Israeli Cabinet meets in Western Wall tunnels, approves Old City elevator
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Israeli Cabinet meets in Western Wall tunnels, approves Old City elevator

Israeli Prime Minister Benjamin Netanyahu gesturing in the Western Wall tunnels before the start of a special weekly Cabinet in Jerusalem, May 28, 2017. (Kobi Gideon/GPO)

JERUSALEM (JTA) — Israel’s Cabinet held its weekly meeting in the Western Wall tunnels to mark the 50th anniversary of the reunification of Jerusalem.

“In this place King Solomon built the First Temple. In this place, the Babylonian exile built the Second Temple and after the destruction of the Second Temple, this place was the focal point of the longing of our people for generations,” Prime Minister Benjamin Netanyahu said Sunday at the start of the meeting. “Thousands of years passed, the people of Israel returned to their land, established their state and built their united capital.”

During the meeting, the Cabinet approved a plan to build an elevator from Jerusalem’s Jewish Quarter to the Western Wall that would allow more accessibility for handicapped people to the holy site. The Cabinet also approved the construction of a cable car to the Dung Gate near the Western Wall in the Old City from the center of the city.

The elevator and a pedestrian tunnel at its foot is estimated to cost $14 million.

The Cabinet also approved a five-year budget to develop the area around the Old City and to improve health, culture, welfare and education services in the city of Jerusalem, including eastern Jerusalem.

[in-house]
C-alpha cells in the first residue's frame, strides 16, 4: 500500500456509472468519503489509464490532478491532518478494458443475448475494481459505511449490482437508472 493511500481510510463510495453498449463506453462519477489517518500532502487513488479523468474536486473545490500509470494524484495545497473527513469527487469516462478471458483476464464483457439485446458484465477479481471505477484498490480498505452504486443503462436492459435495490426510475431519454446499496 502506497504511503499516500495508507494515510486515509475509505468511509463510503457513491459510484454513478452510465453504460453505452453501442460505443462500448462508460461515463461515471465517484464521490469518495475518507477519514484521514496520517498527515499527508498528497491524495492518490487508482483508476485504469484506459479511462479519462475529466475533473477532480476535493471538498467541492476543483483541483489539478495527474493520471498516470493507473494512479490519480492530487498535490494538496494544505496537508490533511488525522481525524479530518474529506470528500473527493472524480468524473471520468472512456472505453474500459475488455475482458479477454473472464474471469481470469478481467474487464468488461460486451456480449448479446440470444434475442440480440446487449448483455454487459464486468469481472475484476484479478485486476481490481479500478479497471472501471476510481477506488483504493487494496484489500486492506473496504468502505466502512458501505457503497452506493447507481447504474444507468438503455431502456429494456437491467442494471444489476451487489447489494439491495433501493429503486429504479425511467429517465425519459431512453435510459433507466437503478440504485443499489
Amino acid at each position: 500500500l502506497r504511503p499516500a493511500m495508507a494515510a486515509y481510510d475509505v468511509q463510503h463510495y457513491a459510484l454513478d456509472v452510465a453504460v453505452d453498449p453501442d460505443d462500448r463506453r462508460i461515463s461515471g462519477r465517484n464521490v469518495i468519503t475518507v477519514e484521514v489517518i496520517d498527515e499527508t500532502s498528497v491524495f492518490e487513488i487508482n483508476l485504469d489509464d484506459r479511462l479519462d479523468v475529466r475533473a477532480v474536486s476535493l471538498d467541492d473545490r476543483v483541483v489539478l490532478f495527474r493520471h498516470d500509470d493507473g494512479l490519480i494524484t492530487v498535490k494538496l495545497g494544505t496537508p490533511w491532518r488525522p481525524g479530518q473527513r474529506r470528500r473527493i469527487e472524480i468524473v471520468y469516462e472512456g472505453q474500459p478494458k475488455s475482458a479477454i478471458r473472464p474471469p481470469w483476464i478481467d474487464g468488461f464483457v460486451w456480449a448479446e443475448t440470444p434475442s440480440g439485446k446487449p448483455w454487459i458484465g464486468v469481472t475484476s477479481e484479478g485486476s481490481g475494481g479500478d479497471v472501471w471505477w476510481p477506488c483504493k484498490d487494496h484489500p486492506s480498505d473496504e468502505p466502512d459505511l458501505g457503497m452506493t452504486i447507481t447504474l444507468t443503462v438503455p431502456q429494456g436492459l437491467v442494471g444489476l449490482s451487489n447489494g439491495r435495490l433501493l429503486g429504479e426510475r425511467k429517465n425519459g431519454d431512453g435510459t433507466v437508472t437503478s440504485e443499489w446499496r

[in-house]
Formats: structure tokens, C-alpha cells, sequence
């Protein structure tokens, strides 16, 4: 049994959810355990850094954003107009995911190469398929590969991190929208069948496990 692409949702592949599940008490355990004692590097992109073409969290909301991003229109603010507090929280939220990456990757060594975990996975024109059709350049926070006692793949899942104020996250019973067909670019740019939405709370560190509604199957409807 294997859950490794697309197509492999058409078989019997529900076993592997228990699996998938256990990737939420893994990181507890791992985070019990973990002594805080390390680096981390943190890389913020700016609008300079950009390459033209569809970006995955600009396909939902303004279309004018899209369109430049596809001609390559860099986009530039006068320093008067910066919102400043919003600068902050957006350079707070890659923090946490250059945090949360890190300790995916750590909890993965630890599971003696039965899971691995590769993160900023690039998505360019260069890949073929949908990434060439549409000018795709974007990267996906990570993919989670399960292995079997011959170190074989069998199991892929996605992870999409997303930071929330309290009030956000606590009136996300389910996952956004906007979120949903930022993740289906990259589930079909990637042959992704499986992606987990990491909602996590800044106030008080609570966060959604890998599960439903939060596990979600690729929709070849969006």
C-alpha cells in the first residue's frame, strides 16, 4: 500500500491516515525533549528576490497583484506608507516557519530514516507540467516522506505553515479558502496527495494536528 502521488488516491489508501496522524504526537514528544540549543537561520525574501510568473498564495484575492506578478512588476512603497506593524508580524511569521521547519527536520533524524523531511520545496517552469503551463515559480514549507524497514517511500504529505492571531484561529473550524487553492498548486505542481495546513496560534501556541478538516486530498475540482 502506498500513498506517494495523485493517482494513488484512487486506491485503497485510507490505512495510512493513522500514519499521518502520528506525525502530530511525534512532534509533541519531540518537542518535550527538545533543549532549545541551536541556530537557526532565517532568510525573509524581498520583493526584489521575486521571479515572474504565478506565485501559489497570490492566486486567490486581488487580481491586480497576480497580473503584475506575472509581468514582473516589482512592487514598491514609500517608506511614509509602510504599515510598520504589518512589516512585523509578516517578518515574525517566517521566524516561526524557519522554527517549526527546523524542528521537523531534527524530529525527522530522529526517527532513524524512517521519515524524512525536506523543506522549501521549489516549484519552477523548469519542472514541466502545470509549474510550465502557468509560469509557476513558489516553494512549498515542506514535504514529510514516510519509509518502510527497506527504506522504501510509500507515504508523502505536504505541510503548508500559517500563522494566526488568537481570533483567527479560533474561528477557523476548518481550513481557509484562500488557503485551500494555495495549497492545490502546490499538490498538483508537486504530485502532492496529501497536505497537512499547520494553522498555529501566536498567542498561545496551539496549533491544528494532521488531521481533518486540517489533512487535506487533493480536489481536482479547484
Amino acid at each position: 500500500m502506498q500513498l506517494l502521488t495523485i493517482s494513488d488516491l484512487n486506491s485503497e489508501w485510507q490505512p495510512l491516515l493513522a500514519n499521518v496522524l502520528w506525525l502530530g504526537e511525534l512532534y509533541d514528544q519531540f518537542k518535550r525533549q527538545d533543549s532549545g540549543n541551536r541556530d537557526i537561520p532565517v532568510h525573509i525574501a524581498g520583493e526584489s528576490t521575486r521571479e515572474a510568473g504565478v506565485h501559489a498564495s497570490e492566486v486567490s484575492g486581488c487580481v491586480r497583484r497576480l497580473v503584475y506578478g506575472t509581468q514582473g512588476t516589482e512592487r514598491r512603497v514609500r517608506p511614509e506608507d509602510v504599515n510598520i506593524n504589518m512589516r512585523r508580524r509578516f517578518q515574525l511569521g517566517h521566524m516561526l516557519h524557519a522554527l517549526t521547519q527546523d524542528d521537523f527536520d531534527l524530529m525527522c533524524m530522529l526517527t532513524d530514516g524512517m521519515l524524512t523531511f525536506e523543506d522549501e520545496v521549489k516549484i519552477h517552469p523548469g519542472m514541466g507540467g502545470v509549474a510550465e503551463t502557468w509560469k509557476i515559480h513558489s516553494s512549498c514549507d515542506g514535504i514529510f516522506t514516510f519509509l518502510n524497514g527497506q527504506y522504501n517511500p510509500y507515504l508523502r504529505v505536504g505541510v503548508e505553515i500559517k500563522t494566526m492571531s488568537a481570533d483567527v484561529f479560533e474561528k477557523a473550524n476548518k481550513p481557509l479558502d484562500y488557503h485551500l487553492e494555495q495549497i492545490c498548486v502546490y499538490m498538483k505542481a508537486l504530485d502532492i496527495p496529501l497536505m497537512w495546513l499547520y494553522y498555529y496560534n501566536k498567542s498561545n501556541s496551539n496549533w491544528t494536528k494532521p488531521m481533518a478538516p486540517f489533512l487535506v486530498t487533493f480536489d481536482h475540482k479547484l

The Ruderman Family Foundation praised the Cabinet decision to build the elevator and make the Western Wall more accessible to people with disabilities.

“The Government of Israel made the right decision today to make Judaism’s holiest site, the Western Wall, accessible to people with disabilities by voting to build an elevator and passageway,” said Jay Ruderman, president of the Ruderman Family Foundation, in a statement. “For far too long, these ever-important sites were not completely accessible for people with disabilities, who account for twenty percent of the population. This decision will now ensure freedom to worship for all.”

Tourism Minister Yariv Levin praised the approval of the cable car, which he said would make the Western Wall more accessible to the 130,000 visitors to the site each week. The cable car, which will be operational by 2021, will be able to serve up to 3,000 people per hour.

“The future cable car will change the face of Jerusalem, allow easy and convenient access for tourists and visitors to the Western Wall and will serve as an exceptional tourist attraction. There is no more appropriate and exciting time than this – 50 years since the reunification of Jerusalem – to launch this revolutionary project,” he said in a statement.